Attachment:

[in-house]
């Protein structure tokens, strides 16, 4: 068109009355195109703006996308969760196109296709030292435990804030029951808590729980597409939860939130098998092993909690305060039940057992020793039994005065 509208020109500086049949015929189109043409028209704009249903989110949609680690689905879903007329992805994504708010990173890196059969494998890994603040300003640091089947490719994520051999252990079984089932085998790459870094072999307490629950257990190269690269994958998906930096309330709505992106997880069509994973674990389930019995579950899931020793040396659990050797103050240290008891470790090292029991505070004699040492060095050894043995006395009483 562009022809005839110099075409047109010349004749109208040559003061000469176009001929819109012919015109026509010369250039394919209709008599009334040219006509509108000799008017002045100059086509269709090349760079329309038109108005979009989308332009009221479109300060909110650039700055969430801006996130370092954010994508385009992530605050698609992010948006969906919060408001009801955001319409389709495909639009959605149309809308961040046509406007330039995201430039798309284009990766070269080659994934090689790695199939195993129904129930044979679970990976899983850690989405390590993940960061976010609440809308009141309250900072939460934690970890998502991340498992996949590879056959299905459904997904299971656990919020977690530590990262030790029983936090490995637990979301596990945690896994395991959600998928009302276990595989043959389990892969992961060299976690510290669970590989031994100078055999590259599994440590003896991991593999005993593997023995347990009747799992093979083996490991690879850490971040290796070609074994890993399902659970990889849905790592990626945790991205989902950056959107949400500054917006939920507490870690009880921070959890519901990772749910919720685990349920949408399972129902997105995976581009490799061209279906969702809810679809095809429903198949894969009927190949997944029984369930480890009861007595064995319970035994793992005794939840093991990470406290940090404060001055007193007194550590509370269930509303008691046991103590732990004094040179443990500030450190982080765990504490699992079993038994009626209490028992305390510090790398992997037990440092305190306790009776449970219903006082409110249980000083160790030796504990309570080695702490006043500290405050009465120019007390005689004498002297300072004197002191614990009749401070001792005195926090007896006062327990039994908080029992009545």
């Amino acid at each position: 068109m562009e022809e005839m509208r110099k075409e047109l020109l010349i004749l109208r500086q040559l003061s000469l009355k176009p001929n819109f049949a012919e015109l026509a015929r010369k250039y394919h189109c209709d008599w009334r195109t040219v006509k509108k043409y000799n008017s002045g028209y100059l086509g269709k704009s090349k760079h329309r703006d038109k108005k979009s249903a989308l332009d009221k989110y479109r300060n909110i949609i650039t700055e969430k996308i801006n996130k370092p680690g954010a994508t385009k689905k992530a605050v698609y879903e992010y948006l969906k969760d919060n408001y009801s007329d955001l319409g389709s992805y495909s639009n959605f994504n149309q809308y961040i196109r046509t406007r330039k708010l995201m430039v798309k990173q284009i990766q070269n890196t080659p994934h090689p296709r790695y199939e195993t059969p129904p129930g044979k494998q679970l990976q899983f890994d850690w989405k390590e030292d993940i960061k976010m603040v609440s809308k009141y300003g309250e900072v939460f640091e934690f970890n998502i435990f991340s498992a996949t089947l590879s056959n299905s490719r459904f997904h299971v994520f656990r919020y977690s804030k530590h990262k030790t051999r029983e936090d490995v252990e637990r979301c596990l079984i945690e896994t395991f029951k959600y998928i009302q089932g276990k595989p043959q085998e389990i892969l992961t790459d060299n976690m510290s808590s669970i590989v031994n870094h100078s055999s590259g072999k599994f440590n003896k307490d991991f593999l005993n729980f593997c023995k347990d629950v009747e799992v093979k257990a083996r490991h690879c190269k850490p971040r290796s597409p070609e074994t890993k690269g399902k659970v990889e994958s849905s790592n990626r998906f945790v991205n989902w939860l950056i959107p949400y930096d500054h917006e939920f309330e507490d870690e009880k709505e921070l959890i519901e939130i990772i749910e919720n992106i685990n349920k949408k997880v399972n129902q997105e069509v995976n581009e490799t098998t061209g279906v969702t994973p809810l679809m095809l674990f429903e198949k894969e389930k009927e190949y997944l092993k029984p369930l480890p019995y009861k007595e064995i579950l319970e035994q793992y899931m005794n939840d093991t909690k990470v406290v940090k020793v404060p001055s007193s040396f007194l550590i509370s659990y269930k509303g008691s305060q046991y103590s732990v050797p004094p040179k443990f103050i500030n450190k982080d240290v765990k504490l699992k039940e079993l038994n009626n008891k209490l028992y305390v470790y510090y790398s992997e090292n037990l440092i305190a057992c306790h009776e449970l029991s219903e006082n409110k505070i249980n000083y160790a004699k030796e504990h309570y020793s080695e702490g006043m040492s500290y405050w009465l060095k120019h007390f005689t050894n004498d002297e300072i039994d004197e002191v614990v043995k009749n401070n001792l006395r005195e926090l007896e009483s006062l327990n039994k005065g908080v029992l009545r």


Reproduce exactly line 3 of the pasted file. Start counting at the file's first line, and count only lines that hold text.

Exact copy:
């Amino acid at each position: 068109m562009e022809e005839m509208r110099k075409e047109l020109l010349i004749l109208r500086q040559l003061s000469l009355k176009p001929n819109f049949a012919e015109l026509a015929r010369k250039y394919h189109c209709d008599w009334r195109t040219v006509k509108k043409y000799n008017s002045g028209y100059l086509g269709k704009s090349k760079h329309r703006d038109k108005k979009s249903a989308l332009d009221k989110y479109r300060n909110i949609i650039t700055e969430k996308i801006n996130k370092p680690g954010a994508t385009k689905k992530a605050v698609y879903e992010y948006l969906k969760d919060n408001y009801s007329d955001l319409g389709s992805y495909s639009n959605f994504n149309q809308y961040i196109r046509t406007r330039k708010l995201m430039v798309k990173q284009i990766q070269n890196t080659p994934h090689p296709r790695y199939e195993t059969p129904p129930g044979k494998q679970l990976q899983f890994d850690w989405k390590e030292d993940i960061k976010m603040v609440s809308k009141y300003g309250e900072v939460f640091e934690f970890n998502i435990f991340s498992a996949t089947l590879s056959n299905s490719r459904f997904h299971v994520f656990r919020y977690s804030k530590h990262k030790t051999r029983e936090d490995v252990e637990r979301c596990l079984i945690e896994t395991f029951k959600y998928i009302q089932g276990k595989p043959q085998e389990i892969l992961t790459d060299n976690m510290s808590s669970i590989v031994n870094h100078s055999s590259g072999k599994f440590n003896k307490d991991f593999l005993n729980f593997c023995k347990d629950v009747e799992v093979k257990a083996r490991h690879c190269k850490p971040r290796s597409p070609e074994t890993k690269g399902k659970v990889e994958s849905s790592n990626r998906f945790v991205n989902w939860l950056i959107p949400y930096d500054h917006e939920f309330e507490d870690e009880k709505e921070l959890i519901e939130i990772i749910e919720n992106i685990n349920k949408k997880v399972n129902q997105e069509v995976n581009e490799t098998t061209g279906v969702t994973p809810l679809m095809l674990f429903e198949k894969e389930k009927e190949y997944l092993k029984p369930l480890p019995y009861k007595e064995i579950l319970e035994q793992y899931m005794n939840d093991t909690k990470v406290v940090k020793v404060p001055s007193s040396f007194l550590i509370s659990y269930k509303g008691s305060q046991y103590s732990v050797p004094p040179k443990f103050i500030n450190k982080d240290v765990k504490l699992k039940e079993l038994n009626n008891k209490l028992y305390v470790y510090y790398s992997e090292n037990l440092i305190a057992c306790h009776e449970l029991s219903e006082n409110k505070i249980n000083y160790a004699k030796e504990h309570y020793s080695e702490g006043m040492s500290y405050w009465l060095k120019h007390f005689t050894n004498d002297e300072i039994d004197e002191v614990v043995k009749n401070n001792l006395r005195e926090l007896e009483s006062l327990n039994k005065g908080v029992l009545r």